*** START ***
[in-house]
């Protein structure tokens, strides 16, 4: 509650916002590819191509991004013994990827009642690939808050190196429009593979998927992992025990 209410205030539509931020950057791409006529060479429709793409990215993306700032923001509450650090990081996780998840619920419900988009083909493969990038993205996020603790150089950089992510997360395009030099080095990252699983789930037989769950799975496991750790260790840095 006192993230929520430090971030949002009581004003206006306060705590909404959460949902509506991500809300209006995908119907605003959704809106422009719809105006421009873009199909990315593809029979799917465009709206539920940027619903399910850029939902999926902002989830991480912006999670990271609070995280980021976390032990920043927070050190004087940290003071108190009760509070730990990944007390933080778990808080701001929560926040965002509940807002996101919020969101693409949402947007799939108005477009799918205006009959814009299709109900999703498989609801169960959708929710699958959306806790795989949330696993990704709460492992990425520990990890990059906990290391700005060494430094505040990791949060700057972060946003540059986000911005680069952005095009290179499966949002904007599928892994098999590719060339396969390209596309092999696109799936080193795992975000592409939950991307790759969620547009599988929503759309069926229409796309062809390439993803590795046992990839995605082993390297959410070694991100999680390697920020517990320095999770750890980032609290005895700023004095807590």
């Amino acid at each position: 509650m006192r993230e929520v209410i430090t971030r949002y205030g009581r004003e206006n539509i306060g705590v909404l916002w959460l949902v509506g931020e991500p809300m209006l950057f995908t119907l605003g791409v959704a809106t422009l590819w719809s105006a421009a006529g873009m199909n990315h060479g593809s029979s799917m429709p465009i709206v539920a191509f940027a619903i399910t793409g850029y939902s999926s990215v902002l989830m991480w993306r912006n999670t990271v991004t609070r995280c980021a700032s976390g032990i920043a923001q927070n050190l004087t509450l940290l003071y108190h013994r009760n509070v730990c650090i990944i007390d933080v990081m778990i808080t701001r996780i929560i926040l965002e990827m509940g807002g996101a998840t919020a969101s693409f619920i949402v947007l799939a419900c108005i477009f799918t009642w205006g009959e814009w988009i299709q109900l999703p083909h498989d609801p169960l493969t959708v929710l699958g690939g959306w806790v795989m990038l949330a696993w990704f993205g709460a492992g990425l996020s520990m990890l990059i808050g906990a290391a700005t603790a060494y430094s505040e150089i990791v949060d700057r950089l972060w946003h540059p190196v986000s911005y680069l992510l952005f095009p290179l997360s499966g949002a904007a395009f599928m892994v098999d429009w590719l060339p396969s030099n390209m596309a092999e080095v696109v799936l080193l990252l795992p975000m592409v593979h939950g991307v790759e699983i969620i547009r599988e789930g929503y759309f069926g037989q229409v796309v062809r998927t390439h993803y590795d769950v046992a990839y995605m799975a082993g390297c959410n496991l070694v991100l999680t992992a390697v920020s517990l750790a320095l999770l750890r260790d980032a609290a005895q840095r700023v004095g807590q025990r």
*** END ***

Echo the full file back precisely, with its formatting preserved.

[in-house]
């Protein structure tokens, strides 16, 4: 509650916002590819191509991004013994990827009642690939808050190196429009593979998927992992025990 209410205030539509931020950057791409006529060479429709793409990215993306700032923001509450650090990081996780998840619920419900988009083909493969990038993205996020603790150089950089992510997360395009030099080095990252699983789930037989769950799975496991750790260790840095 006192993230929520430090971030949002009581004003206006306060705590909404959460949902509506991500809300209006995908119907605003959704809106422009719809105006421009873009199909990315593809029979799917465009709206539920940027619903399910850029939902999926902002989830991480912006999670990271609070995280980021976390032990920043927070050190004087940290003071108190009760509070730990990944007390933080778990808080701001929560926040965002509940807002996101919020969101693409949402947007799939108005477009799918205006009959814009299709109900999703498989609801169960959708929710699958959306806790795989949330696993990704709460492992990425520990990890990059906990290391700005060494430094505040990791949060700057972060946003540059986000911005680069952005095009290179499966949002904007599928892994098999590719060339396969390209596309092999696109799936080193795992975000592409939950991307790759969620547009599988929503759309069926229409796309062809390439993803590795046992990839995605082993390297959410070694991100999680390697920020517990320095999770750890980032609290005895700023004095807590």
């Amino acid at each position: 509650m006192r993230e929520v209410i430090t971030r949002y205030g009581r004003e206006n539509i306060g705590v909404l916002w959460l949902v509506g931020e991500p809300m209006l950057f995908t119907l605003g791409v959704a809106t422009l590819w719809s105006a421009a006529g873009m199909n990315h060479g593809s029979s799917m429709p465009i709206v539920a191509f940027a619903i399910t793409g850029y939902s999926s990215v902002l989830m991480w993306r912006n999670t990271v991004t609070r995280c980021a700032s976390g032990i920043a923001q927070n050190l004087t509450l940290l003071y108190h013994r009760n509070v730990c650090i990944i007390d933080v990081m778990i808080t701001r996780i929560i926040l965002e990827m509940g807002g996101a998840t919020a969101s693409f619920i949402v947007l799939a419900c108005i477009f799918t009642w205006g009959e814009w988009i299709q109900l999703p083909h498989d609801p169960l493969t959708v929710l699958g690939g959306w806790v795989m990038l949330a696993w990704f993205g709460a492992g990425l996020s520990m990890l990059i808050g906990a290391a700005t603790a060494y430094s505040e150089i990791v949060d700057r950089l972060w946003h540059p190196v986000s911005y680069l992510l952005f095009p290179l997360s499966g949002a904007a395009f599928m892994v098999d429009w590719l060339p396969s030099n390209m596309a092999e080095v696109v799936l080193l990252l795992p975000m592409v593979h939950g991307v790759e699983i969620i547009r599988e789930g929503y759309f069926g037989q229409v796309v062809r998927t390439h993803y590795d769950v046992a990839y995605m799975a082993g390297c959410n496991l070694v991100l999680t992992a390697v920020s517990l750790a320095l999770l750890r260790d980032a609290a005895q840095r700023v004095g807590q025990r």